En EspaŅol

Q. Who is Mr. Smarty Plants?

A: There are those who suspect Wildflower Center volunteers are the culpable and capable culprits. Yet, others think staff members play some, albeit small, role. You can torture us with your plant questions, but we will never reveal the Green Guru's secret identity.

Help us grow by giving to the Plant Database Fund or by becoming a member

Did you know you can access the Native Plant Information Network with your web-enabled smartphone?

Share

Ask Mr. Smarty Plants

Ask Mr. Smarty Plants is a free service provided by the staff and volunteers at the Lady Bird Johnson Wildflower Center.

Search Smarty Plants
    
 
See a list of all Smarty Plants questions
Can't find the answer in our existing FAQs, submit a question to Mr. Smarty Plants.
Need help with plant identification, visit the plant identification page.
 
rate this answer
Not Yet Rated

Monday - March 28, 2011

From: Llano, TX
Region: Southwest
Topic: Shrubs
Title: Native Substitute for Boxwood in Llano, TX
Answered by: Brigid & Larry Larson

QUESTION:

I love boxwood because it's evergreen & provides a great backdrop to my flowers w/o taking over the bed. However, I'm trying to stick with native plants, so can you provide a native alternative to boxwood for me (other than native grasses & dwarf yaupon)? It would need to be able to handle full Texas sun,preferably be evergreen & drought tolerant & also not grow over 3-4 feet tall. All I can come up with is mountain laurel or yaupon, but eventually they would become too tall and bushy. I know you will have an answer to my dilemma. Thank you in advance!

ANSWER:

Yes, Boxwood is a good background plant, nice configuration and evergreen to boot!  Buxus sempervirens, the Common Boxwood, grows as an introduced species in a few states in the mid-Atlantic states, but we’d advise you not to try it in Texas.  There is one boxwood,  Paxistima myrsinites (Myrtle Boxwood) [In common name, note that it is not Buxus] that is found in Texas, but only in one county near San Antonio.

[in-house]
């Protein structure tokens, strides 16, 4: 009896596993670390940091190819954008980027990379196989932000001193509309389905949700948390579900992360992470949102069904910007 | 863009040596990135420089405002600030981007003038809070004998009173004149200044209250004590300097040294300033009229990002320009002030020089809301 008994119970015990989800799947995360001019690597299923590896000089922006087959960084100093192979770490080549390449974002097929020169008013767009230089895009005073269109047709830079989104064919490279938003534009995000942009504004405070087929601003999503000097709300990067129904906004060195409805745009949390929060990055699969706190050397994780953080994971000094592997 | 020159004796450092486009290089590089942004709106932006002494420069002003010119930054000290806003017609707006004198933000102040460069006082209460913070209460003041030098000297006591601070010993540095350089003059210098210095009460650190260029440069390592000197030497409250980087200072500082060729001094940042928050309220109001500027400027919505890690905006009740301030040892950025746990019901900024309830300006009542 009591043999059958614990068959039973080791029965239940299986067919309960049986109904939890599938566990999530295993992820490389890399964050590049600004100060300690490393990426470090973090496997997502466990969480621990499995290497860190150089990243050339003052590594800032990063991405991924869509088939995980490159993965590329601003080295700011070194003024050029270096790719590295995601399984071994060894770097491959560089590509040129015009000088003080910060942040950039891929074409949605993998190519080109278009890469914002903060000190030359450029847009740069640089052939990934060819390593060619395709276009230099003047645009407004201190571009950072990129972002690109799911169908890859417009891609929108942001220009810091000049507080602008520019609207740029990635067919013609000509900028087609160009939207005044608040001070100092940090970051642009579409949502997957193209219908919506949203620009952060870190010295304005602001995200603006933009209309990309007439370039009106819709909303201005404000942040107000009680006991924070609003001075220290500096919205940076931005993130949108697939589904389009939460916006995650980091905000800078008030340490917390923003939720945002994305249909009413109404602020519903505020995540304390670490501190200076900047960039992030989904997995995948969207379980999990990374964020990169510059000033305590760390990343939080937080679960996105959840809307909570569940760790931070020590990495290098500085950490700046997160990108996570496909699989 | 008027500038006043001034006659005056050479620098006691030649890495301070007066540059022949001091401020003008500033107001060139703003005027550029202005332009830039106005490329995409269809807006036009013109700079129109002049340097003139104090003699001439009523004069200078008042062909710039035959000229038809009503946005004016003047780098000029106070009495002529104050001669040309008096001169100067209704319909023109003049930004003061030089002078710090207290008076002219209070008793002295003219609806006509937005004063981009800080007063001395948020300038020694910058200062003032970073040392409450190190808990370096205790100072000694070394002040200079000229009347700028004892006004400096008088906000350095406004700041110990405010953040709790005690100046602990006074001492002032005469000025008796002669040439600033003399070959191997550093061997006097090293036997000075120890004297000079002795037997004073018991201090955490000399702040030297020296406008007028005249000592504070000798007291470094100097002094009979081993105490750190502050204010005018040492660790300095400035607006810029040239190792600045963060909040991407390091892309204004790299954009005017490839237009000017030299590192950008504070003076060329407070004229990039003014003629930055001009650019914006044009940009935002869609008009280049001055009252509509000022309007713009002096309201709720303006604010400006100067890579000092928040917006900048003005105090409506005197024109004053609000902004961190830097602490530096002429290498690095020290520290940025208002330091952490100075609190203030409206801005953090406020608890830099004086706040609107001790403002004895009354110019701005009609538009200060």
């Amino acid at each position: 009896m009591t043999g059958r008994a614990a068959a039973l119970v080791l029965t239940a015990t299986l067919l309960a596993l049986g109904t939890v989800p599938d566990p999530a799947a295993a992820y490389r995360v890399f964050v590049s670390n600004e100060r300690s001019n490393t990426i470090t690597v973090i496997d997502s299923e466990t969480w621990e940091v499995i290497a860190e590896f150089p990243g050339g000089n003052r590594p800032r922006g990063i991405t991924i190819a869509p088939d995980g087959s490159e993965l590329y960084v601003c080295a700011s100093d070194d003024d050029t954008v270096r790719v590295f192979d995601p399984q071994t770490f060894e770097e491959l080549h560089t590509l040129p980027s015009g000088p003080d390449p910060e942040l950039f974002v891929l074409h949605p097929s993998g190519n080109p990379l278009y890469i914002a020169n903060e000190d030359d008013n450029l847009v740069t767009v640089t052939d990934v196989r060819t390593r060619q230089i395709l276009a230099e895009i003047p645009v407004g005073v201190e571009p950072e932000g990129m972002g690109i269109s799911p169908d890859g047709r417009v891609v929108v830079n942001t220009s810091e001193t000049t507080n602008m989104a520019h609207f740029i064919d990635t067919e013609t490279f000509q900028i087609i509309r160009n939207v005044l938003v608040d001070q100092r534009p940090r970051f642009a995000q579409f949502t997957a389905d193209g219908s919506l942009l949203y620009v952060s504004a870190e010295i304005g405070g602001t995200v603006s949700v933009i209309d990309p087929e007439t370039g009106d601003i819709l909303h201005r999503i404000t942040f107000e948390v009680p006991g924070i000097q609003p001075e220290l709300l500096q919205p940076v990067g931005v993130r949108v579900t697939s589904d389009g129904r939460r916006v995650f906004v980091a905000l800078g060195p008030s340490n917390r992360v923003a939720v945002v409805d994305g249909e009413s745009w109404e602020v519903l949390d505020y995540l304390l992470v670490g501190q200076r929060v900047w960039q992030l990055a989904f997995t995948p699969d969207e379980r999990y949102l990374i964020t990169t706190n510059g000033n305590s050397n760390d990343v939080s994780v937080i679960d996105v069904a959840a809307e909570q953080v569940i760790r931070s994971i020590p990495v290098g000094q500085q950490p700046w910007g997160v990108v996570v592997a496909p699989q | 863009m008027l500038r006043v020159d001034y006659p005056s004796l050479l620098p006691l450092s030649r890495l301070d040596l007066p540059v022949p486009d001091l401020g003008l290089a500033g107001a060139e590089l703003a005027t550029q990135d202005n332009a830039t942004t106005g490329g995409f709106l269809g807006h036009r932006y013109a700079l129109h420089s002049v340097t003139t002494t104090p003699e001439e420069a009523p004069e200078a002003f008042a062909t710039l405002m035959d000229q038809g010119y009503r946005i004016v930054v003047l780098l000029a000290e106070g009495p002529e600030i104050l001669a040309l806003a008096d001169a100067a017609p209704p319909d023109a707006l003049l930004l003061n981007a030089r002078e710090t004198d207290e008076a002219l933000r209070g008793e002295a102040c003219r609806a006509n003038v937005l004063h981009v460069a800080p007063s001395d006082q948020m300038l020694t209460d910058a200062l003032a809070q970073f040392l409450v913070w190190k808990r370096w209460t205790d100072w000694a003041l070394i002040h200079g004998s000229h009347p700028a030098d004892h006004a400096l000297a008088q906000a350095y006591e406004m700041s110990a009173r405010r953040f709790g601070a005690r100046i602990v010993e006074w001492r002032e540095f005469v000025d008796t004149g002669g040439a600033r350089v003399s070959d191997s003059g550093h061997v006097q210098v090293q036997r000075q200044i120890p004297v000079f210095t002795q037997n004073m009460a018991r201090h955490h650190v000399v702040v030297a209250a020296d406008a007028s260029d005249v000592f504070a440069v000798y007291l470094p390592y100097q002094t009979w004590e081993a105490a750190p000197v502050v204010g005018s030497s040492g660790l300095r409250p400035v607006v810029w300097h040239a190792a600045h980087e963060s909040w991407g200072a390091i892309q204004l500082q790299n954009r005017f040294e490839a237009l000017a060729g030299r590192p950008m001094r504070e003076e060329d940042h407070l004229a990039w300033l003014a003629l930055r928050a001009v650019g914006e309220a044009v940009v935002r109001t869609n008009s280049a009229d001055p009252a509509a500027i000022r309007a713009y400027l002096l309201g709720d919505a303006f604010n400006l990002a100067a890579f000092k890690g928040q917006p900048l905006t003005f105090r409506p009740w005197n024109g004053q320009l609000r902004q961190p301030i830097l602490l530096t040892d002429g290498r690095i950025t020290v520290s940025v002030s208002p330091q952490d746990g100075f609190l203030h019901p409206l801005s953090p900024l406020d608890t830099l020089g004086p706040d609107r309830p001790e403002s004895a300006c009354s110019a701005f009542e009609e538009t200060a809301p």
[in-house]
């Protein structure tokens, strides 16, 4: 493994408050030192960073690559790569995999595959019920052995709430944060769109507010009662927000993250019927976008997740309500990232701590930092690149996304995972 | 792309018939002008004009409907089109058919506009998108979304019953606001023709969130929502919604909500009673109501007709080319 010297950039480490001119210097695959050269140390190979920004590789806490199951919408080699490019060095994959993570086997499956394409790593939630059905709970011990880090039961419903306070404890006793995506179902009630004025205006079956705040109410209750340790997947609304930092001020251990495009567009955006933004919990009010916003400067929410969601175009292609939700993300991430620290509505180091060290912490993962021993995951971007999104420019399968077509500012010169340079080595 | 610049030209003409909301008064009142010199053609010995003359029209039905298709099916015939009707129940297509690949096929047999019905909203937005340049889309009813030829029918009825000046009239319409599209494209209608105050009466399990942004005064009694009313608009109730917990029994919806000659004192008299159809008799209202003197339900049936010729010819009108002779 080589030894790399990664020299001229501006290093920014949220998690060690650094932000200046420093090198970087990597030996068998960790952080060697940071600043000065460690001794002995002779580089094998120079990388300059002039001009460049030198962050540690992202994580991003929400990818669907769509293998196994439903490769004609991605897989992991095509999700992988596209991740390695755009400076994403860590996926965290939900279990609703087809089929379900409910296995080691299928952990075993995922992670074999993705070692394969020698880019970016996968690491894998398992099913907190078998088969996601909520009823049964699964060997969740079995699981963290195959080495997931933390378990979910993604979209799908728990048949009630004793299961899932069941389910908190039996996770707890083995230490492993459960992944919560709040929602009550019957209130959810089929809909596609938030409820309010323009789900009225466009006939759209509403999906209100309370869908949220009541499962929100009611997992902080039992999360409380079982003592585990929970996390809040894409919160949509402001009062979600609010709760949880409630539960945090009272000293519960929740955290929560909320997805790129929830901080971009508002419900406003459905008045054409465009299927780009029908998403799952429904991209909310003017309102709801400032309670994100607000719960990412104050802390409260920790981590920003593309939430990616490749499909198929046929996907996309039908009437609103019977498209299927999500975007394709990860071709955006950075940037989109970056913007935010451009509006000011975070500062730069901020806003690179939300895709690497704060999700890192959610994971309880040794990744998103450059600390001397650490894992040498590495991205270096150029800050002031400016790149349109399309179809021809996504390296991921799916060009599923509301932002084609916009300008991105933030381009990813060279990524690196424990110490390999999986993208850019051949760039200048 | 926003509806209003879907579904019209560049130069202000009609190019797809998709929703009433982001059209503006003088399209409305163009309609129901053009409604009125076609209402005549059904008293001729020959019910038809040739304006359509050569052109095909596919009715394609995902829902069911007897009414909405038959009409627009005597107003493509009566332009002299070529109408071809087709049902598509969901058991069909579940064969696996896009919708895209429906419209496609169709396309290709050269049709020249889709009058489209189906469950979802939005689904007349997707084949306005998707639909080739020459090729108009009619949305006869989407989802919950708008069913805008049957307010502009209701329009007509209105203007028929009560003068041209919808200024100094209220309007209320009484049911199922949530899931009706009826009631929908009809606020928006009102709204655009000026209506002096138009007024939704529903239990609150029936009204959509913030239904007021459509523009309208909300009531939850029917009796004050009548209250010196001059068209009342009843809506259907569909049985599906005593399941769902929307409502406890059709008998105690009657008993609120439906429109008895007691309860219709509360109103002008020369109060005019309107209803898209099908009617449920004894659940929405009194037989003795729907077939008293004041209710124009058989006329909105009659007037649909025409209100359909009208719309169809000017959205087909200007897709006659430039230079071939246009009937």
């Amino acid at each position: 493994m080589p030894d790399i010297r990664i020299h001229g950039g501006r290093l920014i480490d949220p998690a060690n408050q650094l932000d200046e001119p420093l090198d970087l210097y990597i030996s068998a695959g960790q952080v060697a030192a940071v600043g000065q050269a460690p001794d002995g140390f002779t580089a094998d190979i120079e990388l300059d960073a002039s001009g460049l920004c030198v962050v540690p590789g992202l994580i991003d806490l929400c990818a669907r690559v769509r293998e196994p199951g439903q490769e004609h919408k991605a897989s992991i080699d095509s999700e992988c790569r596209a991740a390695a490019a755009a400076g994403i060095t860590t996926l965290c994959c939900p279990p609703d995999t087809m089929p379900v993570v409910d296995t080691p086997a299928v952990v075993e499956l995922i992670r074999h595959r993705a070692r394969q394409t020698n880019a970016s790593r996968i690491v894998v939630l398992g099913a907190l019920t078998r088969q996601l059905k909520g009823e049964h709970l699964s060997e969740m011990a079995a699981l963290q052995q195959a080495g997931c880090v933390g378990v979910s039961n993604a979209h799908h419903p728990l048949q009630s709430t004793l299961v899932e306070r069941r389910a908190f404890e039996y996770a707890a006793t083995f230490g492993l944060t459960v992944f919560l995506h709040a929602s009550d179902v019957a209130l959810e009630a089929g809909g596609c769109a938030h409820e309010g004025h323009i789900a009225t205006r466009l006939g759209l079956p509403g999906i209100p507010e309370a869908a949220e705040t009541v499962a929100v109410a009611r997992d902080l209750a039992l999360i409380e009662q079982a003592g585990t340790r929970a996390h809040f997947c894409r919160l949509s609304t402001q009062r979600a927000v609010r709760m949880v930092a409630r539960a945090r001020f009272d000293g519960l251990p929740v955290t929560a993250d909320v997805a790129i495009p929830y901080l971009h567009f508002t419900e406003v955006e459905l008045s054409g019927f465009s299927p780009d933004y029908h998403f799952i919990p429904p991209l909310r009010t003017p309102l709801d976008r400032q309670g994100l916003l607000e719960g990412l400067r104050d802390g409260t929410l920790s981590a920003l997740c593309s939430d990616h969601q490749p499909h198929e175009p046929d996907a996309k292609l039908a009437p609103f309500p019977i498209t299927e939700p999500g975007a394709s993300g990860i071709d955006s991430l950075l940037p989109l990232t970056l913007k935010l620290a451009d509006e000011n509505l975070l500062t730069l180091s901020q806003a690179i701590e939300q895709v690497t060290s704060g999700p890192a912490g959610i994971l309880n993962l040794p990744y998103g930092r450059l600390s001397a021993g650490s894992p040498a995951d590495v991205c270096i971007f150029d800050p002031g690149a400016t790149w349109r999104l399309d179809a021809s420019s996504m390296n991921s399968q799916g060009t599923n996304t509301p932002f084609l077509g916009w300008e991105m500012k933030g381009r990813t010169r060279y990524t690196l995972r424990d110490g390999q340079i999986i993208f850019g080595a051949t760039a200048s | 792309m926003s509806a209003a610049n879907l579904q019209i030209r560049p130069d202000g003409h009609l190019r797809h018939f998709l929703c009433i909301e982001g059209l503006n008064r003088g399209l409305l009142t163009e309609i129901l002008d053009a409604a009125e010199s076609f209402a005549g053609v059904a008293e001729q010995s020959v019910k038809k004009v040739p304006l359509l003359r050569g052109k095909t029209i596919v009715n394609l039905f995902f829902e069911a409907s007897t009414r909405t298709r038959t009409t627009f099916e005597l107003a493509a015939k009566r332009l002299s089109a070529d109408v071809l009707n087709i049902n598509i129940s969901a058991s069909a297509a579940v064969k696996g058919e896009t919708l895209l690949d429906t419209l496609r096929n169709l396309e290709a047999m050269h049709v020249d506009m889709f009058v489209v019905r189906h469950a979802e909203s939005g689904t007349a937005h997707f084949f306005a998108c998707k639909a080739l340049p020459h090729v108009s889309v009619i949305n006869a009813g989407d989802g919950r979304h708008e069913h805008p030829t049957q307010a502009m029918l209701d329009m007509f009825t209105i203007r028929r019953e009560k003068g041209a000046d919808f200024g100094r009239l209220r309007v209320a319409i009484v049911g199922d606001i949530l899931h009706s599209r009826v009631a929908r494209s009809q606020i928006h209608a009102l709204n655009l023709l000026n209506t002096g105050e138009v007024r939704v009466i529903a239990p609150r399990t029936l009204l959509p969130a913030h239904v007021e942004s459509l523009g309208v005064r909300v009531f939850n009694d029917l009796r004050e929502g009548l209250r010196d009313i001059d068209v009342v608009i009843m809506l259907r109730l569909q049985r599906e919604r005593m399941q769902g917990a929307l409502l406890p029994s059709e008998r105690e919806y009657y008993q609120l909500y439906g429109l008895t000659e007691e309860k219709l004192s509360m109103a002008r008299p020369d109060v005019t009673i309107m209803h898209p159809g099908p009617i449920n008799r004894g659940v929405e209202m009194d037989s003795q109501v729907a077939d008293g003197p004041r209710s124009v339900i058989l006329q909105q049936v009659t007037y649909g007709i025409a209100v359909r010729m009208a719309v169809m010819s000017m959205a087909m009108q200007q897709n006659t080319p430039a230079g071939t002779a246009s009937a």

There are a few other Native Shrubs that might be able to fill that purpose for you.  Perhaps you can consider Salvia greggii (Autumn sage) or Mahonia swaseyi (Texas barberry)?  These fit all your requirements for 3-4 foot tall, evergreen native shrubs.

Slightly taller are Leucophyllum frutescens (Cenizo) and Mahonia trifoliolata (Agarita) as evergreen native shrubs that are found in Llano County.  If you are willing to prune them back, you can keep these to the three feet mark and maybe fill them out a bit. 

Always consider contacting your local  Highland Lakes Native Plant Society and/or the Llano County Extension Office.  They may have information on other choices or ways that you can work with these to fit your plans.

 

From the Image Gallery


Oregon boxleaf
Paxistima myrsinites

Autumn sage
Salvia greggii

Texas barberry
Mahonia swaseyi

Cenizo
Leucophyllum frutescens

Agarita
Mahonia trifoliolata

More Shrubs Questions

Landscaping in Bertram TX
September 25, 2009 - I have a landscaping job in Bertram, Texas and am looking for all my options as far as full and partial shade somewhat hardy plants. I'm mainly looking for small plants and pretty flowers I can do wi...
view the full question and answer

Smoky Mountains Shaded Slope Plant Suggestions
April 29, 2013 - We live in a very shady spot in Great Smoky Mountains in Western North Carolina. We would like to plant vegetation on a sloped area behind our cottage to stop erosion after building an addition. Our h...
view the full question and answer

Cenizos browning in Houston
October 01, 2011 - After this horrible drought, I am committed to xeriscaping with native Texas plants. The few hibiscus that survived have been transplanted into pots and are thriving. I bid the tiny boxwoods a fond fa...
view the full question and answer

Need for smaller tree with less invasive roots from Ft. Worth TX
June 07, 2014 - The sycamore in the front yard has developed roots larger than the branches. They have decided that the water and sewer lines are perfect to acquire their water from. For this reason it will be coming...
view the full question and answer

Shrubs with berries for birds and growing small red oak tree
September 16, 2007 - Dear Mr. Smarty Plants, Recently, I saw a short article about attracting birds to one's yard. The article said to plant "berry-bearing" shrubs, but didn't name any specific shrubs. Could you tell...
view the full question and answer

Smarty Plants's Facebook profile Support the Wildflower Center by Donating Online or Becoming a Member today.

Mr. Smarty Plants wants you to be his Facebook friend. Click the Facebook icon to add yourself to Mr. Smarty Plants list of friends.
E-NEWSLETTER | BECOME A MEMBER | DONATE NOW | MEDIA | SITEMAP | STAFF
© 2015 Lady Bird Johnson Wildflower Center